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Simpson Center for the Humanities

Winter 2014

HUM 597A

Society for Cinema & Media Studies Seattle: A Micro-seminar

1 credit, C/NC

Instructor: Jennifer Bean (Comparative Literature)

*Permission required: Add code only. Apply by October 12.

The annual convention of the Society for Cinema & Media Studies (SCMS) will be held in Seattle March 19-23, 2014. The conference is a stimulating intellectual experience, bringing together approximately 1,500 scholars from around the world.

The purpose of this micro-course is to spark discussion and deliberation on matters highlighted by the annual event—on the protocols of professional development; on the shape of doctoral education in cinema and media studies; on the diversity of methodologies, theories and objects of study in the field. Students will immerse themselves in the conference. Approximately 8-10 panels and workshops will run concurrently throughout each day. The awards ceremony and reception, which all class members are encouraged to attend, will take place on Friday evening.

Course Meetings and Requirements:

  • Friday, March 14, 3:00-5:00 pm, Communications 202. Pre-conference seminar session. Please note this is the last day of instruction for winter quarter.
  • Conference, March 19-23. Attend at least 4 panel sessions and 1 workshop at the conference. 2 required sessions will be announced when the preliminary program has been posted online in December 2013; other sessions should be selected according to your interests. 
  • Monday, March 24, 1:00-3:00 pm, Communications 202. Post-conference seminar session

Submit a 2-page response paper or journal-style entry by Tuesday, March 25, 12:00 pm.

*Eligibility and enrollment: Graduate students from all departments in the College of Arts and Sciences are eligible to participate, with permission of the instructor. Email by October 12 with a short paragraph outlining your intellectual interests in the field of Cinema & Media Studies and where you are in your degree program. Students will be notified of their enrollment status by November 24.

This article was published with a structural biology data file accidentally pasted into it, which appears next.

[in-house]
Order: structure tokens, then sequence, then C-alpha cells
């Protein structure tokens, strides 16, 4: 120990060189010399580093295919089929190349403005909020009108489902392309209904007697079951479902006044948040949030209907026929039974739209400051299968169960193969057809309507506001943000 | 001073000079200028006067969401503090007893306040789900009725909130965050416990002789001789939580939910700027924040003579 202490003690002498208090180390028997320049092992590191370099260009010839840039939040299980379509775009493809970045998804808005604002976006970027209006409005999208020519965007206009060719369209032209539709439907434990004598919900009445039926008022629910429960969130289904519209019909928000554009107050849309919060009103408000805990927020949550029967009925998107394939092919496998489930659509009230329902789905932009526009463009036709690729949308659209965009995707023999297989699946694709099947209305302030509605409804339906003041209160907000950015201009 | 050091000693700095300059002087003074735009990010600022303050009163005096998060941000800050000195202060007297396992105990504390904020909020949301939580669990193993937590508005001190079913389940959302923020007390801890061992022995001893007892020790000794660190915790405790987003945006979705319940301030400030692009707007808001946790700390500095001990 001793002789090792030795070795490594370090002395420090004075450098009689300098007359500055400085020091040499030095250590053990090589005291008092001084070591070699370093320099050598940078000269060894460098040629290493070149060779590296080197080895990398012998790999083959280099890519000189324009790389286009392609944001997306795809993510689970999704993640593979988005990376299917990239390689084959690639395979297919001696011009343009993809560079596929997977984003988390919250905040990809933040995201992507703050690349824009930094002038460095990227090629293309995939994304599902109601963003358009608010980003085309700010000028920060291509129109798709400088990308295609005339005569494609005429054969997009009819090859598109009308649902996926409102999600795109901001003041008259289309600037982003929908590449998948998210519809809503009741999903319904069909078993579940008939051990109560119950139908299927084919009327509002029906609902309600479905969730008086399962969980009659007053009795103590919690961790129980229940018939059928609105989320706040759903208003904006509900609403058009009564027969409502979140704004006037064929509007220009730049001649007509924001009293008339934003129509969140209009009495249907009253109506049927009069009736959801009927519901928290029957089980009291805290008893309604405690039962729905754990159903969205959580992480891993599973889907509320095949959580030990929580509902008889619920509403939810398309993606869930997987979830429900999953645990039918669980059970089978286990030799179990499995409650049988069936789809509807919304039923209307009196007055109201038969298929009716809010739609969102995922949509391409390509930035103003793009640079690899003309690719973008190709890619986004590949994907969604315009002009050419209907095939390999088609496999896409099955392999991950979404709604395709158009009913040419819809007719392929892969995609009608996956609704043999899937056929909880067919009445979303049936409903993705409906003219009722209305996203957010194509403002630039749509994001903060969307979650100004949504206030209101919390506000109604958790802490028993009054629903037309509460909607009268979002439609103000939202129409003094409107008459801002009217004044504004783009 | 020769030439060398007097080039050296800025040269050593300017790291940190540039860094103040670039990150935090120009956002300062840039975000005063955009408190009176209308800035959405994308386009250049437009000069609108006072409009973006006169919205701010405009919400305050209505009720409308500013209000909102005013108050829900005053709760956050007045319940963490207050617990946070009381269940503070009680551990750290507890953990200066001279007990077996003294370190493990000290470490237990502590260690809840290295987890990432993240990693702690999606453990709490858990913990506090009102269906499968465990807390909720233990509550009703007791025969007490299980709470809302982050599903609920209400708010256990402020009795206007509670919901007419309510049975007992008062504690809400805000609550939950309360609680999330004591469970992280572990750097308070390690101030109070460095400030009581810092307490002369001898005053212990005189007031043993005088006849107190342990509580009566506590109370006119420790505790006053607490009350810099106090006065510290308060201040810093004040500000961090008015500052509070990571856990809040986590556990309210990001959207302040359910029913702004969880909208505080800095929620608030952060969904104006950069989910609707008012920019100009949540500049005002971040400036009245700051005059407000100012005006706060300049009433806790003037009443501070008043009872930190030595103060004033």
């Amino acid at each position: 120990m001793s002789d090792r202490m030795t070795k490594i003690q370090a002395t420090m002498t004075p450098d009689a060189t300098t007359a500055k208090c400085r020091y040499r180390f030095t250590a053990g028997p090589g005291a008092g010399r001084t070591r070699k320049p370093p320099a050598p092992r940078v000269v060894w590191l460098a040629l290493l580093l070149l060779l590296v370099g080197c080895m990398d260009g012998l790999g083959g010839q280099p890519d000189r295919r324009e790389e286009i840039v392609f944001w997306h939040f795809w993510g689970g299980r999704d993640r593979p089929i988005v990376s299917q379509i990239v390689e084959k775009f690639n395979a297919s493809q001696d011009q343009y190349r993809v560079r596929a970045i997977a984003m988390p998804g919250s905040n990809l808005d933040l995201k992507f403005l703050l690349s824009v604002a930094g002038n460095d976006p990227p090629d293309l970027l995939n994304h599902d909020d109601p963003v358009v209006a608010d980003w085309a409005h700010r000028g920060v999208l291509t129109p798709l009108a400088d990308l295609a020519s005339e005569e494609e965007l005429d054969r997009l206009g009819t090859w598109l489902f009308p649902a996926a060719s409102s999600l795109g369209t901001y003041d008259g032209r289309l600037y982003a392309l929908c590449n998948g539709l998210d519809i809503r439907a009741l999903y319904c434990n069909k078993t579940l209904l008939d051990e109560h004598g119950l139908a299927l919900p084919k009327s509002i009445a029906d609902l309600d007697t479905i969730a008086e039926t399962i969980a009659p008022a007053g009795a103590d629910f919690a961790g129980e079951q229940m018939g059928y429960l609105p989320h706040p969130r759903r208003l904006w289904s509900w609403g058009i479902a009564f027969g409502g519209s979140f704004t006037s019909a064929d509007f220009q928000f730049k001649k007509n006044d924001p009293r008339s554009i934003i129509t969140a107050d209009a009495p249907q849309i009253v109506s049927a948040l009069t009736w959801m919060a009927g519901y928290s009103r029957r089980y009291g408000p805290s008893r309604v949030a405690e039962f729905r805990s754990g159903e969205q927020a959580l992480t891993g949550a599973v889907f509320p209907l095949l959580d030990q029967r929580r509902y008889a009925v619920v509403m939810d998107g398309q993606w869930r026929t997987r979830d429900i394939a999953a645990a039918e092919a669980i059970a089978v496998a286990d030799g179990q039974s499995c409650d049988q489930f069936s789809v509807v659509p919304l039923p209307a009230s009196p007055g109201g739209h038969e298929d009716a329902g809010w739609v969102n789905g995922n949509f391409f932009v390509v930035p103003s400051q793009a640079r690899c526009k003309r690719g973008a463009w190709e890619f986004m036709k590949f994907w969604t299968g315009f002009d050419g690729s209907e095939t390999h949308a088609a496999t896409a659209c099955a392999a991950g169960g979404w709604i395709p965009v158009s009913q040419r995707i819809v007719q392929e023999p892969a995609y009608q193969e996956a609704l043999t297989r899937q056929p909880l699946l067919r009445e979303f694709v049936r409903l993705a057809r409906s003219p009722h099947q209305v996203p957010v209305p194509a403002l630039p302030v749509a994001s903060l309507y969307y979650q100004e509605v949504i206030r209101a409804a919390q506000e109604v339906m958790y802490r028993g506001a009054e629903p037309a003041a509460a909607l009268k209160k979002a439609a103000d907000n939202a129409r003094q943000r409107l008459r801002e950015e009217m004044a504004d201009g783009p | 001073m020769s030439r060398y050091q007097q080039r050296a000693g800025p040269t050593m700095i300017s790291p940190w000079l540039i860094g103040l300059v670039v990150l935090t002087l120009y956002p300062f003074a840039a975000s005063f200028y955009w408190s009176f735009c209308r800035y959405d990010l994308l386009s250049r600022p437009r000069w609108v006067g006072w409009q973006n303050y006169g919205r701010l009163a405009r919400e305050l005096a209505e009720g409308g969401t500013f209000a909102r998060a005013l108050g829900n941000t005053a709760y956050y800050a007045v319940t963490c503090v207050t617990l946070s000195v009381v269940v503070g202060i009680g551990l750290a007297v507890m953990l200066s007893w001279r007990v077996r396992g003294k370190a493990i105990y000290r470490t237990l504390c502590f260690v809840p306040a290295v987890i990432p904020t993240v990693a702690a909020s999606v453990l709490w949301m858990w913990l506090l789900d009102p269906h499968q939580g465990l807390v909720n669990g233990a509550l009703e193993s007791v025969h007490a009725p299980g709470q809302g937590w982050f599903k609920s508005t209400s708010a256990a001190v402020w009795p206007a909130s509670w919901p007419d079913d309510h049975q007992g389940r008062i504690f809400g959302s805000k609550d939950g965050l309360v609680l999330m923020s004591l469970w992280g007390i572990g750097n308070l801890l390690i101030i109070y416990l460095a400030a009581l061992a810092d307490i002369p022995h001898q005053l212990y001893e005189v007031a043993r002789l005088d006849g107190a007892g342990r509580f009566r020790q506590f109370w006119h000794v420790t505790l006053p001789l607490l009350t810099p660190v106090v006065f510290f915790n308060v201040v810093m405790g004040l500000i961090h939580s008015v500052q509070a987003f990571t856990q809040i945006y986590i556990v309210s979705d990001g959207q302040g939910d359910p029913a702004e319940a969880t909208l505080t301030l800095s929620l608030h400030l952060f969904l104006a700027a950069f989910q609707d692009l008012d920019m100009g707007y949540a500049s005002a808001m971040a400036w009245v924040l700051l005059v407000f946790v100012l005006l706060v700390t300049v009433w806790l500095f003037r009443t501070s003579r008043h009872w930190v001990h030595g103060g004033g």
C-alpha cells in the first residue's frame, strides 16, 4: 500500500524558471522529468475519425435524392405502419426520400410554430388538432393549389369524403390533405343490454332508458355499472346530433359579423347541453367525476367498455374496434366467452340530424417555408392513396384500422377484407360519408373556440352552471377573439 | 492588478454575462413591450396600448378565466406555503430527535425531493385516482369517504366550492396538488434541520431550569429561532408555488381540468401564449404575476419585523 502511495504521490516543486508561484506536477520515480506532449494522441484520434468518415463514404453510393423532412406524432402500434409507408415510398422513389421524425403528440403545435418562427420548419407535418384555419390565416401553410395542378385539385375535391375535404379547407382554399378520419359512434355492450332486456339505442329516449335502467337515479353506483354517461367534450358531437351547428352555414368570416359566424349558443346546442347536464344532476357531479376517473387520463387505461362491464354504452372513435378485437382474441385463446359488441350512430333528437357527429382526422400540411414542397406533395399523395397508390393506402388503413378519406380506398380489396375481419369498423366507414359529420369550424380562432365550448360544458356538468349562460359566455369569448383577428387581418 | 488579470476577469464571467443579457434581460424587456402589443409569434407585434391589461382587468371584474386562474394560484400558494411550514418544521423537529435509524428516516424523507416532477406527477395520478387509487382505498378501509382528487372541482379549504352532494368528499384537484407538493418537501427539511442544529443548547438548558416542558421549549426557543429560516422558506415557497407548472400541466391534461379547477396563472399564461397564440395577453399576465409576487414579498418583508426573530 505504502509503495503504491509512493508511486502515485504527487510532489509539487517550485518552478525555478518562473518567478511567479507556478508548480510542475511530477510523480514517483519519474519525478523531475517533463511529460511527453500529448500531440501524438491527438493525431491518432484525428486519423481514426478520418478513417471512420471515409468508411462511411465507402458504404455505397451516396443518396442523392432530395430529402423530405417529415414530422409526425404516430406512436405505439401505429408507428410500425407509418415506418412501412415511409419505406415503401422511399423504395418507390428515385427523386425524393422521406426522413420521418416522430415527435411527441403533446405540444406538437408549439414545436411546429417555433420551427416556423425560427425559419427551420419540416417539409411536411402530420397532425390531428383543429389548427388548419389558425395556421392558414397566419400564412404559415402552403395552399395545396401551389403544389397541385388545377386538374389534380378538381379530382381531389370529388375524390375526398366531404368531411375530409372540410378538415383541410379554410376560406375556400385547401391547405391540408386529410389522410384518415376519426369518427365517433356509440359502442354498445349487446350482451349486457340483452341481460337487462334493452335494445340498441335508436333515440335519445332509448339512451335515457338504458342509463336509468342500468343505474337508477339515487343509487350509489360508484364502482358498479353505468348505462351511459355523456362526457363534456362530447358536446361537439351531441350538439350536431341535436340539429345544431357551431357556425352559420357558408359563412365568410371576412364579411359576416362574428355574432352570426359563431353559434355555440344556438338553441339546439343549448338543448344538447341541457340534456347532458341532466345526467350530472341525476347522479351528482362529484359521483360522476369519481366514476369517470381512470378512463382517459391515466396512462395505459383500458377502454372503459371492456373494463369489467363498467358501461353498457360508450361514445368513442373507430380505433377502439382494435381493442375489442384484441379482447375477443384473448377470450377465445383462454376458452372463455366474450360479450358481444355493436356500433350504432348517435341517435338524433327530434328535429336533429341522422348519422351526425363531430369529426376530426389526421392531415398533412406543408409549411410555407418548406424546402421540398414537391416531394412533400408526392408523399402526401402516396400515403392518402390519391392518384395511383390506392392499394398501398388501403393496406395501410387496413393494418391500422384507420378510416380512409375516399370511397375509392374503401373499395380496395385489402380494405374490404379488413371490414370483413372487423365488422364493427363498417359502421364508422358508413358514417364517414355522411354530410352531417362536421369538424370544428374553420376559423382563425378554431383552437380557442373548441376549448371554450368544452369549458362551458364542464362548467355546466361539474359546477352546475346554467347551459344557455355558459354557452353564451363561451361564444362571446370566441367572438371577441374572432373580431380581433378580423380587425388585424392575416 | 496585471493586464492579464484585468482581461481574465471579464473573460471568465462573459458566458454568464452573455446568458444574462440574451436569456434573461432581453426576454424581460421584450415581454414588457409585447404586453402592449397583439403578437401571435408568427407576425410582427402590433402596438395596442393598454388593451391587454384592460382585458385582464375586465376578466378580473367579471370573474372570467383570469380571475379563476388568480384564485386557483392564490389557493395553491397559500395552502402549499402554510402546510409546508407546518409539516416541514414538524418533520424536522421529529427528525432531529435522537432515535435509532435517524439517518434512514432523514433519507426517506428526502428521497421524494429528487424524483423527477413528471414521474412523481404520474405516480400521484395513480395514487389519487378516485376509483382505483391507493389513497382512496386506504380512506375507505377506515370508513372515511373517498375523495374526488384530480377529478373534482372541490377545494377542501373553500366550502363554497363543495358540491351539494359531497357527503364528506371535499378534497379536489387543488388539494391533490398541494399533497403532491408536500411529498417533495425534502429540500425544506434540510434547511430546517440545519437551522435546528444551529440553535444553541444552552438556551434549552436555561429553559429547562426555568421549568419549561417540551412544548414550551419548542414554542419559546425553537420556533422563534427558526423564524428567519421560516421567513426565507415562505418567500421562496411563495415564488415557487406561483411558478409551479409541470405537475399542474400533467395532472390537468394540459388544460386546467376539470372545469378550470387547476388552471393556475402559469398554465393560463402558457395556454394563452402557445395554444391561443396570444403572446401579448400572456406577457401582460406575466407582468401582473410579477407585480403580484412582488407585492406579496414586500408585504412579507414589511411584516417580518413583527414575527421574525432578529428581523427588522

Stipend and fees: Participants will receive a stipend of $100 to help defray the costs of attending SCMS. Through January 17, 2014, registration fees for graduate students are: $75 for SCMS members; $85 for nonmembers. Subsequently, registration is onsite only and significantly higher: $125.00 for students. Click here for more information.

HUM 597B

Islam and Forgiveness: Reflections on Justice and Conflict Resolution in Muslim Contexts

1 credit, C/NC

Instructor: Arzoo Osanloo (Law, Societies, & Justice)

Location: Communications 218D, unless otherwise listed

Meeting Dates:

  • Thursday, January 23, 3:30 – 5:00 pm
  • Thursday, January 30, 3:30 – 5:00 pm
  • Thursday and Friday, February 6 and 7 - students are required to attend at least one panel session on each of the two days of the “Islam and Forgiveness” symposium or make alternative arrangements with the instructor ahead of time. Click here for symposium information.  
  • Thursday, February 13, 3:30 – 5:00 pm

Time Schedule

Offered in conjunction with the “Islam and Forgiveness” symposium on February 6-7, 2014, this microseminar invites participants to examine the Islamic mandate of forgiveness in its everyday applications in comparative contexts. While scriptural texts compel Muslims to be merciful and compassionate in their actions towards others, little is known about the actual practices and effects of this mandate in their local contexts. Although mercy, as commonly understood in Western traditions, and forgiveness are not entirely interchangeable concepts, Islamic mercy encompasses forgiveness and often takes shape through it. Despite the religious obligations, portrayals of Islamic justice often showcase retribution. As such, one might ask: where is the compassion that guides Muslims? How does Islamic mercy manifest in the daily lives of Muslims, those living in Muslim-majority societies and not?

This microseminar examines the intersection of social organization, local practice, and state institutionalization to better understand forgiveness as a situated practice by exploring daily actions, religio-legal sanctions, and post-conflict reconciliation. Readings are multidisciplinary and include essays by Khaled Abou El Fadl, Bertram Turner, Yazid Ben Hounet, and other contributors whose work is central to the study of Islam, justice, and conflict resolution. Through readings and attendance at the symposium, students will focus on the growing scholarship on human rights, restorative justice, and reconciliation within Muslim-majority societies in two ways: by engaging with intellectual debates on questions of humanity and forgiveness and by considering the application of Islamic restorative justice practices in Muslim-majority societies.